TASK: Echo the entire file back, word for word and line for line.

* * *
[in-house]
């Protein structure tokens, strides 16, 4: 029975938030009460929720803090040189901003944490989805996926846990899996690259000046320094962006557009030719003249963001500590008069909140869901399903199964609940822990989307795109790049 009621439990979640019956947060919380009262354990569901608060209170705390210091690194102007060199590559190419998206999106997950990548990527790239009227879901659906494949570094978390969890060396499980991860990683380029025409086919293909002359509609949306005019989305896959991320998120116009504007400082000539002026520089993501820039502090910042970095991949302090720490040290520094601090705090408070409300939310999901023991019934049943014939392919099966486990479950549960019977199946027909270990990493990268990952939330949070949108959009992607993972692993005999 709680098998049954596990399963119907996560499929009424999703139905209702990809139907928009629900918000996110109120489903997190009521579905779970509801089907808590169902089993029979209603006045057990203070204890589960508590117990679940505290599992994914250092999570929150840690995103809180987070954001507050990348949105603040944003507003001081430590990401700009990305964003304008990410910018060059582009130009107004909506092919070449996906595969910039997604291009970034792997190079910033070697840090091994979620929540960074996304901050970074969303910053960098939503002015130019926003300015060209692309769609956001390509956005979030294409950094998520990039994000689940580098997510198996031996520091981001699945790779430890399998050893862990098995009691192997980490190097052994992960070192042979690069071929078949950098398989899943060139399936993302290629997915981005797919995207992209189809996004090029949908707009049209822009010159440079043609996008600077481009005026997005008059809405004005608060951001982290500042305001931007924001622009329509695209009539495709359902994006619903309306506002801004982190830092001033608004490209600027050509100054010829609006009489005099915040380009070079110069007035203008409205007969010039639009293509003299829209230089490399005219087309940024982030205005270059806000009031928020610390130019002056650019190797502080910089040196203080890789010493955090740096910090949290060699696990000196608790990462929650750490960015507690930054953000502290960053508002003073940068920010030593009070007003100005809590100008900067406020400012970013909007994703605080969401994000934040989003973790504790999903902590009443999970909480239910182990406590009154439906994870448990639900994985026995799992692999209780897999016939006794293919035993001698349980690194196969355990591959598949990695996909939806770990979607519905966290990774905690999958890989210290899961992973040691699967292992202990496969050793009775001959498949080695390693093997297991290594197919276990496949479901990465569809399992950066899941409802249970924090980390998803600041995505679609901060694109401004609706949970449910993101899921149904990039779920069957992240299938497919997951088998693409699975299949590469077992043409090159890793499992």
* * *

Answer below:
[in-house]
């Protein structure tokens, strides 16, 4: 029975938030009460929720803090040189901003944490989805996926846990899996690259000046320094962006557009030719003249963001500590008069909140869901399903199964609940822990989307795109790049 009621439990979640019956947060919380009262354990569901608060209170705390210091690194102007060199590559190419998206999106997950990548990527790239009227879901659906494949570094978390969890060396499980991860990683380029025409086919293909002359509609949306005019989305896959991320998120116009504007400082000539002026520089993501820039502090910042970095991949302090720490040290520094601090705090408070409300939310999901023991019934049943014939392919099966486990479950549960019977199946027909270990990493990268990952939330949070949108959009992607993972692993005999 709680098998049954596990399963119907996560499929009424999703139905209702990809139907928009629900918000996110109120489903997190009521579905779970509801089907808590169902089993029979209603006045057990203070204890589960508590117990679940505290599992994914250092999570929150840690995103809180987070954001507050990348949105603040944003507003001081430590990401700009990305964003304008990410910018060059582009130009107004909506092919070449996906595969910039997604291009970034792997190079910033070697840090091994979620929540960074996304901050970074969303910053960098939503002015130019926003300015060209692309769609956001390509956005979030294409950094998520990039994000689940580098997510198996031996520091981001699945790779430890399998050893862990098995009691192997980490190097052994992960070192042979690069071929078949950098398989899943060139399936993302290629997915981005797919995207992209189809996004090029949908707009049209822009010159440079043609996008600077481009005026997005008059809405004005608060951001982290500042305001931007924001622009329509695209009539495709359902994006619903309306506002801004982190830092001033608004490209600027050509100054010829609006009489005099915040380009070079110069007035203008409205007969010039639009293509003299829209230089490399005219087309940024982030205005270059806000009031928020610390130019002056650019190797502080910089040196203080890789010493955090740096910090949290060699696990000196608790990462929650750490960015507690930054953000502290960053508002003073940068920010030593009070007003100005809590100008900067406020400012970013909007994703605080969401994000934040989003973790504790999903902590009443999970909480239910182990406590009154439906994870448990639900994985026995799992692999209780897999016939006794293919035993001698349980690194196969355990591959598949990695996909939806770990979607519905966290990774905690999958890989210290899961992973040691699967292992202990496969050793009775001959498949080695390693093997297991290594197919276990496949479901990465569809399992950066899941409802249970924090980390998803600041995505679609901060694109401004609706949970449910993101899921149904990039779920069957992240299938497919997951088998693409699975299949590469077992043409090159890793499992």